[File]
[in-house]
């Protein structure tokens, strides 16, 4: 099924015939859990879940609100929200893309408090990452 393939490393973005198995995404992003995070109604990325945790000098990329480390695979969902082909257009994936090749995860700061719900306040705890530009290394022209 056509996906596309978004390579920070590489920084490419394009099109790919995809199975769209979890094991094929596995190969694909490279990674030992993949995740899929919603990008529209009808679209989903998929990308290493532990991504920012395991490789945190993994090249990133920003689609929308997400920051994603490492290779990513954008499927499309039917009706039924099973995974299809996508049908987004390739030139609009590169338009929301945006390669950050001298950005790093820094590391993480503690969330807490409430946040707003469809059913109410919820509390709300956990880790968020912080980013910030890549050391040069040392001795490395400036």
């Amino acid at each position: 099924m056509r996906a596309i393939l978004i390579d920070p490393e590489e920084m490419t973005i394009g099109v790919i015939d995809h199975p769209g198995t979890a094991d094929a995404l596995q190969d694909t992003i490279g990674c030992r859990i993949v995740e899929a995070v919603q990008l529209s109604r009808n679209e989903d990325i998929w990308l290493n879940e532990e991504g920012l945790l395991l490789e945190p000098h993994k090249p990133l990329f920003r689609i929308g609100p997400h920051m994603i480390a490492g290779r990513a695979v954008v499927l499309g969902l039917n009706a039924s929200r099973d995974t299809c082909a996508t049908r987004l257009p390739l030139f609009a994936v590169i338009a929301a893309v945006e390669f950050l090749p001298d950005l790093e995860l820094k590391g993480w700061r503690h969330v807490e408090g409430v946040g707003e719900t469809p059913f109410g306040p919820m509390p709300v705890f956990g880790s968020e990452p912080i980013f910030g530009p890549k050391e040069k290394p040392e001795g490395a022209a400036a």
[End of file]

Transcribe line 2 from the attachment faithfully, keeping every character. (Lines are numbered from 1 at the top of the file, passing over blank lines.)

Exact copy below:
């Protein structure tokens, strides 16, 4: 099924015939859990879940609100929200893309408090990452 393939490393973005198995995404992003995070109604990325945790000098990329480390695979969902082909257009994936090749995860700061719900306040705890530009290394022209 056509996906596309978004390579920070590489920084490419394009099109790919995809199975769209979890094991094929596995190969694909490279990674030992993949995740899929919603990008529209009808679209989903998929990308290493532990991504920012395991490789945190993994090249990133920003689609929308997400920051994603490492290779990513954008499927499309039917009706039924099973995974299809996508049908987004390739030139609009590169338009929301945006390669950050001298950005790093820094590391993480503690969330807490409430946040707003469809059913109410919820509390709300956990880790968020912080980013910030890549050391040069040392001795490395400036």